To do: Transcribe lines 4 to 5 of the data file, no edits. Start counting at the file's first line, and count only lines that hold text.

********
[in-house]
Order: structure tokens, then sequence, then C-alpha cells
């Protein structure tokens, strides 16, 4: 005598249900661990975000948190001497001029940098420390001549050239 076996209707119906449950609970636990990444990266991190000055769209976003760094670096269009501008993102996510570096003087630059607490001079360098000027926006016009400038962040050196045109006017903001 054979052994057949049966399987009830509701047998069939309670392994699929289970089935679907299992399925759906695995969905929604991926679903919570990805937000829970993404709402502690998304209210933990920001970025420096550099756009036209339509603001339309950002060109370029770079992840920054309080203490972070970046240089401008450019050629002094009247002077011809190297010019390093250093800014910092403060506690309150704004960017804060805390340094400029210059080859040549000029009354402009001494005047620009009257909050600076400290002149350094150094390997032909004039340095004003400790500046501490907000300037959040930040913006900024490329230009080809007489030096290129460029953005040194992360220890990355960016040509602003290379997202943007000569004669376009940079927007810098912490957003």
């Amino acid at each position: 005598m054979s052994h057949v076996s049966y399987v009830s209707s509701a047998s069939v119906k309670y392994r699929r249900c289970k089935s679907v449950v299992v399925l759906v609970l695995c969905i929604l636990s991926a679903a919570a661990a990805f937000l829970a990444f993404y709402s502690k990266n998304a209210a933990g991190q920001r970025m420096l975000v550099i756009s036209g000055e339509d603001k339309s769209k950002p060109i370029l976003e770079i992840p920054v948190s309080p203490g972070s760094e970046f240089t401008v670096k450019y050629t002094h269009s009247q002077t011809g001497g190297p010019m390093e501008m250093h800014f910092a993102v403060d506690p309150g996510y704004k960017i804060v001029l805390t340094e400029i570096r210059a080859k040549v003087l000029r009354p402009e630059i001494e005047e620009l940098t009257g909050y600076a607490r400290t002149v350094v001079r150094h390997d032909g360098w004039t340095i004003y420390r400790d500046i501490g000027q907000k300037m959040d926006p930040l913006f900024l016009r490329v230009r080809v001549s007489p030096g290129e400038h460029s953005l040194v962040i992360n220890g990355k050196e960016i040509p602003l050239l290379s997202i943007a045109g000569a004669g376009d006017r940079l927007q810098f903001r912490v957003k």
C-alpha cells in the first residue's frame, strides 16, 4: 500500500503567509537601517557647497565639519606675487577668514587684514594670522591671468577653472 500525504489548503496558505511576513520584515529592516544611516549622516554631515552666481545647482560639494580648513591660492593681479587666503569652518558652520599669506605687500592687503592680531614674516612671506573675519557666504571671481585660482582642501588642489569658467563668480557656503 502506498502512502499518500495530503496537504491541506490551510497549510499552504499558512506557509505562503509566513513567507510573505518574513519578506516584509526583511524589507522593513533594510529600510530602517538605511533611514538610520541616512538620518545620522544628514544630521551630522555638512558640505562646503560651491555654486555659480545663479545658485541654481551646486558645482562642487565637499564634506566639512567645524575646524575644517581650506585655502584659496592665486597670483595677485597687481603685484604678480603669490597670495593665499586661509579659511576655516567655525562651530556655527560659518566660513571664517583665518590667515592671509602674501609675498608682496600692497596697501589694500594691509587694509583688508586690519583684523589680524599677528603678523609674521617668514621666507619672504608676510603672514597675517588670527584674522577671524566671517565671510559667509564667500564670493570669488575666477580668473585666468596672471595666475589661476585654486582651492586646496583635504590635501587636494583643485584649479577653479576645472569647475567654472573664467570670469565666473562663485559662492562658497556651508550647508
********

């Amino acid at each position: 005598m054979s052994h057949v076996s049966y399987v009830s209707s509701a047998s069939v119906k309670y392994r699929r249900c289970k089935s679907v449950v299992v399925l759906v609970l695995c969905i929604l636990s991926a679903a919570a661990a990805f937000l829970a990444f993404y709402s502690k990266n998304a209210a933990g991190q920001r970025m420096l975000v550099i756009s036209g000055e339509d603001k339309s769209k950002p060109i370029l976003e770079i992840p920054v948190s309080p203490g972070s760094e970046f240089t401008v670096k450019y050629t002094h269009s009247q002077t011809g001497g190297p010019m390093e501008m250093h800014f910092a993102v403060d506690p309150g996510y704004k960017i804060v001029l805390t340094e400029i570096r210059a080859k040549v003087l000029r009354p402009e630059i001494e005047e620009l940098t009257g909050y600076a607490r400290t002149v350094v001079r150094h390997d032909g360098w004039t340095i004003y420390r400790d500046i501490g000027q907000k300037m959040d926006p930040l913006f900024l016009r490329v230009r080809v001549s007489p030096g290129e400038h460029s953005l040194v962040i992360n220890g990355k050196e960016i040509p602003l050239l290379s997202i943007a045109g000569a004669g376009d006017r940079l927007q810098f903001r912490v957003k």
C-alpha cells in the first residue's frame, strides 16, 4: 500500500503567509537601517557647497565639519606675487577668514587684514594670522591671468577653472 500525504489548503496558505511576513520584515529592516544611516549622516554631515552666481545647482560639494580648513591660492593681479587666503569652518558652520599669506605687500592687503592680531614674516612671506573675519557666504571671481585660482582642501588642489569658467563668480557656503 502506498502512502499518500495530503496537504491541506490551510497549510499552504499558512506557509505562503509566513513567507510573505518574513519578506516584509526583511524589507522593513533594510529600510530602517538605511533611514538610520541616512538620518545620522544628514544630521551630522555638512558640505562646503560651491555654486555659480545663479545658485541654481551646486558645482562642487565637499564634506566639512567645524575646524575644517581650506585655502584659496592665486597670483595677485597687481603685484604678480603669490597670495593665499586661509579659511576655516567655525562651530556655527560659518566660513571664517583665518590667515592671509602674501609675498608682496600692497596697501589694500594691509587694509583688508586690519583684523589680524599677528603678523609674521617668514621666507619672504608676510603672514597675517588670527584674522577671524566671517565671510559667509564667500564670493570669488575666477580668473585666468596672471595666475589661476585654486582651492586646496583635504590635501587636494583643485584649479577653479576645472569647475567654472573664467570670469565666473562663485559662492562658497556651508550647508